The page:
Comparison Exercise 2

1. A city with a minimum acceptable rate of return of 10% is accepting bids to build a bridge. You are a contractor who will bid on building a new steel and concrete bridge with a life of 35 years. It has no annual operating expenses. At the end of the life of such a bridge, there is a net charge of $7,000 to remove it. Your competitor offers a wooden bridge with an initial cost of $25,000. It has maintenance disbursements of $3,000 per year and a life of 20 years. There is no charge for the removal of the wood bridge at the end of its life.You will provide a bid to the city for the construction cost of the steel and concrete bridge. What is the largest bid you can submit to remain competitive with the wooden bridge?

2. The government requires a company to install pollution control equipment. The three technologies available are described below. The MARR is 8%. Which should be selected.

Technology A requires an initial investment of $750,000 and has a life of 12 years. It's operating cost is $100,000 in the first year with the cost increasing by $50,000 in each year of its life. Thus the cost is $150,000 in the second year, $200,000 in the third year and so on. It has no salvage value or disassembly cost.

Technology B requires an initial investment of $1,200,000. It has a life of 8 years with uniform operating cost of $200,000 per year. To disassemble this alternative at the end of its life costs $400,000.

Technology C requires an initial investment of $2,000,000. It has a life of 8 years with no operating cost. The equipment must be refurbished at the end of four years for a cost of $600,000. It has no salvage or disassembly cost at the end of its life.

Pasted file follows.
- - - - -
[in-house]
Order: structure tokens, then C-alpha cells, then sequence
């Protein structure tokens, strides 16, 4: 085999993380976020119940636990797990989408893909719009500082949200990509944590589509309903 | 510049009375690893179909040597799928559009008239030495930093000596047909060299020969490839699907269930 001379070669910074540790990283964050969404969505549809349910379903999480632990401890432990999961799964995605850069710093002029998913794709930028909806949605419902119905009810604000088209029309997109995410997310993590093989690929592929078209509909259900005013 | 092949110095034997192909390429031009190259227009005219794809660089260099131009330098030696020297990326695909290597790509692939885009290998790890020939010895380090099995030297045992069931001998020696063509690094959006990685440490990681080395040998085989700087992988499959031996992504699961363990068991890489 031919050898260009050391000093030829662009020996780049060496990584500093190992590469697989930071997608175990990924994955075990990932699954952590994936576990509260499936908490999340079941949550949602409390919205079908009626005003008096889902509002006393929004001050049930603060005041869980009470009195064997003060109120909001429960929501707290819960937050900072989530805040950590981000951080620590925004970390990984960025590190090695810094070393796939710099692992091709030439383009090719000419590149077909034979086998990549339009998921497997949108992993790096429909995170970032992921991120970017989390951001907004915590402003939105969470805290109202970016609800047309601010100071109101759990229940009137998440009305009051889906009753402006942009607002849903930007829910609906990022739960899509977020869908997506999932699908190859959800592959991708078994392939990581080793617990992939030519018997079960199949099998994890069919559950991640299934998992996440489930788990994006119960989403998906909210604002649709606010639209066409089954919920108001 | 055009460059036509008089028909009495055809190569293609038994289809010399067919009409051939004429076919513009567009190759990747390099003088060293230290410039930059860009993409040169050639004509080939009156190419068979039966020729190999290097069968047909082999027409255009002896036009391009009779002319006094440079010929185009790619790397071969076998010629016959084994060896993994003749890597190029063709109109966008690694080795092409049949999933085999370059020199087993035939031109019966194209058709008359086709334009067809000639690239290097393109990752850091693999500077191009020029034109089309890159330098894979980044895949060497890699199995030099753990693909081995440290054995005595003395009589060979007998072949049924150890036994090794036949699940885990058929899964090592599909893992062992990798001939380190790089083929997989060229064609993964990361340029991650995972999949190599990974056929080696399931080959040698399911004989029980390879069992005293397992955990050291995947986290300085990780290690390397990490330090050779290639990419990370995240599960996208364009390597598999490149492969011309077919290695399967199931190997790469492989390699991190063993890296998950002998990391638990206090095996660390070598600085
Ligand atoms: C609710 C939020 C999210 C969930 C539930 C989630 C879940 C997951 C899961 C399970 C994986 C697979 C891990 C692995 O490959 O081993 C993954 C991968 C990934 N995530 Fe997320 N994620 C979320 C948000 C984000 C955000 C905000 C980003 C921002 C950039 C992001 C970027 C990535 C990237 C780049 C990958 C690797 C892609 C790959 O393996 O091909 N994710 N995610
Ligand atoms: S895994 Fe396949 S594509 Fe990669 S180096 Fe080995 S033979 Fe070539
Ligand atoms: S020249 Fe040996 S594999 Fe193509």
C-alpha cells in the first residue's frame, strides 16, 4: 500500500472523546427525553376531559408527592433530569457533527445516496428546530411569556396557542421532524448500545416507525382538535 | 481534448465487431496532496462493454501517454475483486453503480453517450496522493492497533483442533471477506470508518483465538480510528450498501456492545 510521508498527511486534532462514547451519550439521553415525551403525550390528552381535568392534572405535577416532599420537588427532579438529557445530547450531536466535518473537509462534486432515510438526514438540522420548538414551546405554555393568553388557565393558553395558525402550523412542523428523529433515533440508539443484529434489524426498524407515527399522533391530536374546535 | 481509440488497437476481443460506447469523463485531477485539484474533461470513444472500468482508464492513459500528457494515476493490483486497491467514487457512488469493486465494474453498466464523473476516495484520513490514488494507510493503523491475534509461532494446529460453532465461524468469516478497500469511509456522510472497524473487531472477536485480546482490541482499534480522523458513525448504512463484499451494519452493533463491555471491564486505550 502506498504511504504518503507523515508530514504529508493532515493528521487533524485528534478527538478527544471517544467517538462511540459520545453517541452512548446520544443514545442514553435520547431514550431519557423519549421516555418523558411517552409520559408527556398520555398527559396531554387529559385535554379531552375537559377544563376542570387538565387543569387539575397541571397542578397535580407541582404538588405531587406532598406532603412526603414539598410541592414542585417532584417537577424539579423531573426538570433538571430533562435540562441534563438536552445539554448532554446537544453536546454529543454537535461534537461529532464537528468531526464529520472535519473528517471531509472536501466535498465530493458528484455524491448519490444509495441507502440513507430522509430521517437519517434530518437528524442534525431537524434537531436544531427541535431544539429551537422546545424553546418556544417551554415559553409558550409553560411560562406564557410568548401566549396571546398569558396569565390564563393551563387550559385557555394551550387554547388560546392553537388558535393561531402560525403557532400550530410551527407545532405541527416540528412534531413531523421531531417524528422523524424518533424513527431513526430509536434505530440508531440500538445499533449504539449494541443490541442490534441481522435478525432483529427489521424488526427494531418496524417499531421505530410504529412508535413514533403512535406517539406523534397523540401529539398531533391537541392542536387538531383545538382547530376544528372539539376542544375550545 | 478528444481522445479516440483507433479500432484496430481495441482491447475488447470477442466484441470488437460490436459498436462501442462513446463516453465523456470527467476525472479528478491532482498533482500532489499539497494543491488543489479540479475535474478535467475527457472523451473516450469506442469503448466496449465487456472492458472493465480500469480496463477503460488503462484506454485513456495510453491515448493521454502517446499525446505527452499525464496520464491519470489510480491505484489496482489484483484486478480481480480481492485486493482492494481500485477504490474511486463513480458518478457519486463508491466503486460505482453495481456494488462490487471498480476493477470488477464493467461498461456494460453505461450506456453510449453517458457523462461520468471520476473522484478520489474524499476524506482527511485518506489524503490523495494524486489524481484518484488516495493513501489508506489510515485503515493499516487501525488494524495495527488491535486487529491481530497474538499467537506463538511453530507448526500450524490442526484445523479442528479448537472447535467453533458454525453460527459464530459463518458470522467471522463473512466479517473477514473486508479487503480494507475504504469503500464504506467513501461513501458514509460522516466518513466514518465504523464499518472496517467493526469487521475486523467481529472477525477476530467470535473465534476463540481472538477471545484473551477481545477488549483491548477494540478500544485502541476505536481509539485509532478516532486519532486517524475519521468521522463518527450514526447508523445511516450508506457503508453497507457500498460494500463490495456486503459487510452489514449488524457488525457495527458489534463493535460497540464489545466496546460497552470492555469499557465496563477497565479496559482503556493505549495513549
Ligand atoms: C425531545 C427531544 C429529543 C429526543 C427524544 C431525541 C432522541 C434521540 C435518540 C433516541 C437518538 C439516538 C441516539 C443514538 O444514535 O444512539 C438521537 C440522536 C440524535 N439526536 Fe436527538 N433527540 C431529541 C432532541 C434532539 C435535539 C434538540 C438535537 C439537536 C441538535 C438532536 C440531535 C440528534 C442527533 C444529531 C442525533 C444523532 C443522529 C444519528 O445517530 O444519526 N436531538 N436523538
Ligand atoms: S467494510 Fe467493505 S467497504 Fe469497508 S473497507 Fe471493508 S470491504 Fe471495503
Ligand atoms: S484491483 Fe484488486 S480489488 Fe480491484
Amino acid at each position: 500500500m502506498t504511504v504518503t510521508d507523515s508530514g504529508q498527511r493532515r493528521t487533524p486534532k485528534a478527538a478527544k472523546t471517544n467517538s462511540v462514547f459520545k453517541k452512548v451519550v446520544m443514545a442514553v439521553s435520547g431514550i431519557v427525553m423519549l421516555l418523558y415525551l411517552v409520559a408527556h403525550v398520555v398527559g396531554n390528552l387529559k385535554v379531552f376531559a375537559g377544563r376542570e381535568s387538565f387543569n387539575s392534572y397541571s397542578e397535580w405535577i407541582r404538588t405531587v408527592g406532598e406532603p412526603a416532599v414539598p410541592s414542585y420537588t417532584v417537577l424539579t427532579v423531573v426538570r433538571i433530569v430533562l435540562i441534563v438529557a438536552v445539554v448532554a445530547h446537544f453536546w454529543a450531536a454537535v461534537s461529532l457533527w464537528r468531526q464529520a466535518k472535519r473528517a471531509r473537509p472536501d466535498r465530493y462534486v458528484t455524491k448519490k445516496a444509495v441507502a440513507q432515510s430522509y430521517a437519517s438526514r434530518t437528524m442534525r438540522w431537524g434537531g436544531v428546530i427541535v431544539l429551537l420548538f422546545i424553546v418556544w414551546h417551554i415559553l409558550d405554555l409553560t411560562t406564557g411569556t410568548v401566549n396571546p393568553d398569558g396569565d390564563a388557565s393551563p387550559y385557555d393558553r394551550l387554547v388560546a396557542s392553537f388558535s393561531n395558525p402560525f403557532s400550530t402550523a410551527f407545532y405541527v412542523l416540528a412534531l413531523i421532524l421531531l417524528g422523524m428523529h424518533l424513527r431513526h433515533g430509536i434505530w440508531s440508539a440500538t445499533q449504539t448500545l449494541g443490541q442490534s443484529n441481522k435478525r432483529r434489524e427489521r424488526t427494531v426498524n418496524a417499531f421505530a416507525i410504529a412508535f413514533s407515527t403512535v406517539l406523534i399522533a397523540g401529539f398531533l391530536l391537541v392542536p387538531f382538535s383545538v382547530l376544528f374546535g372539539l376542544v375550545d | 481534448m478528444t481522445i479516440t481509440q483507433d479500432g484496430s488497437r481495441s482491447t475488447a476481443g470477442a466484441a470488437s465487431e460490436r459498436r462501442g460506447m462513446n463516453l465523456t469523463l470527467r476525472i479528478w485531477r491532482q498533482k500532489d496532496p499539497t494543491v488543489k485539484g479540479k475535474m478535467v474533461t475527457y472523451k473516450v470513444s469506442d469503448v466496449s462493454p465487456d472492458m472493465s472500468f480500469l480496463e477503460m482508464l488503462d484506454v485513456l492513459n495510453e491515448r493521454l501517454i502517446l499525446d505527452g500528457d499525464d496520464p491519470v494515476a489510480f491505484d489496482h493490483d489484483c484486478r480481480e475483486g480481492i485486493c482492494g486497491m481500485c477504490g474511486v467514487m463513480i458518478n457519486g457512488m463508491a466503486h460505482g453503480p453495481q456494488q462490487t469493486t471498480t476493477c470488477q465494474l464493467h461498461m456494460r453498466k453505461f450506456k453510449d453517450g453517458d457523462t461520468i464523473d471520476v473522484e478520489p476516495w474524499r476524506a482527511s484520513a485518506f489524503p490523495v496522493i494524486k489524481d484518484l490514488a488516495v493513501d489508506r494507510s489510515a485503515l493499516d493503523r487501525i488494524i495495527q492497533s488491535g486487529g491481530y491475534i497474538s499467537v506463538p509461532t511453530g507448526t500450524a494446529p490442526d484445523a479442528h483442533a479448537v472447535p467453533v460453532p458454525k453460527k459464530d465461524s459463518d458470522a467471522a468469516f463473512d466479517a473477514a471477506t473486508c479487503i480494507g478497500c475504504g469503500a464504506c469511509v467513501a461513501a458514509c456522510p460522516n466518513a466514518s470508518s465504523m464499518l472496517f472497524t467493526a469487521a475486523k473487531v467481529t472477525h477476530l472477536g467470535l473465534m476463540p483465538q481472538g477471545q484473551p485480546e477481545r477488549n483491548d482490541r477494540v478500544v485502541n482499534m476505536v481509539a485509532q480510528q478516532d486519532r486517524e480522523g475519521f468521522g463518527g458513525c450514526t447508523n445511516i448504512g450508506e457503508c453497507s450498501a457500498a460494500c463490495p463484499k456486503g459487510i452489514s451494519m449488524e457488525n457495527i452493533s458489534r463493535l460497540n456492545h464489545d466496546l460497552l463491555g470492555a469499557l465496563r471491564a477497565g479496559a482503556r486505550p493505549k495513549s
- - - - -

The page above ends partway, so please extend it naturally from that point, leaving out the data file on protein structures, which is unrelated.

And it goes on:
3. A professor is concerned about the upkeep of his lawn. He has three alternatives. The first is to replace the lawn with green cement. This costs $5000 and lasts twenty years. The cement must be cleaned every five years. The cleaning costs $500 and occurs at the end of years 5, 10 and 15. At the 20th year the cement must be removed at a cost of $1000.

The second alternative is to hire a lawn service. This option costs $1000 per year. The payment must be made at the beginning of each year. This service can be purchased for any number of years.

The third alternative is to talk his son into mowing the lawn. This requires an investment of $1500 in garden equipment and has annual costs of $200 (end of the year) for garden supplies. This alternative will work for only three years. The garden equipment will be worthless at this time.

Considering only the economics of the situation, rank the alternatives in order of preference. Give values for each alternative. Which should be chosen? Use the equivalent uniform annual cost method. The professor's minimum acceptable rate of return is 20%.

4.   A building manager must purchase equipment for washing windows. For $1,000 he can purchase the rigging and scaffolds for a manual system. The labor expense for the manual system is $3,000 per year. The equipment will last for five years with no salvage. For $4,000 he can purchase automatic equipment which lasts only three years, but it can be sold at that time for $1,000. The labor expense for the automatic equipment is only $1,000 per year. Select the best alternative using the annual worth method. The minimum acceptable rate of return is 12%.

5. Three options to purchase a machine are described below. Do a present worth analysis to select one of the three. Formulas should use as few time value of money factors as possible. The minimum acceptable rate of return is 10%.

Option A. The machine costs 300 initially. Annual costs are zero in the first four years. In years 5 through 10 the costs increase by 20 in each year. The life is ten years.

Option B. The machine costs 300 initially. Annual costs are 40 for the first five years and zero thereafter. The life is ten years.

Option C. The machine costs 300 initially. Annual costs are zero throughout the life. The life is five years.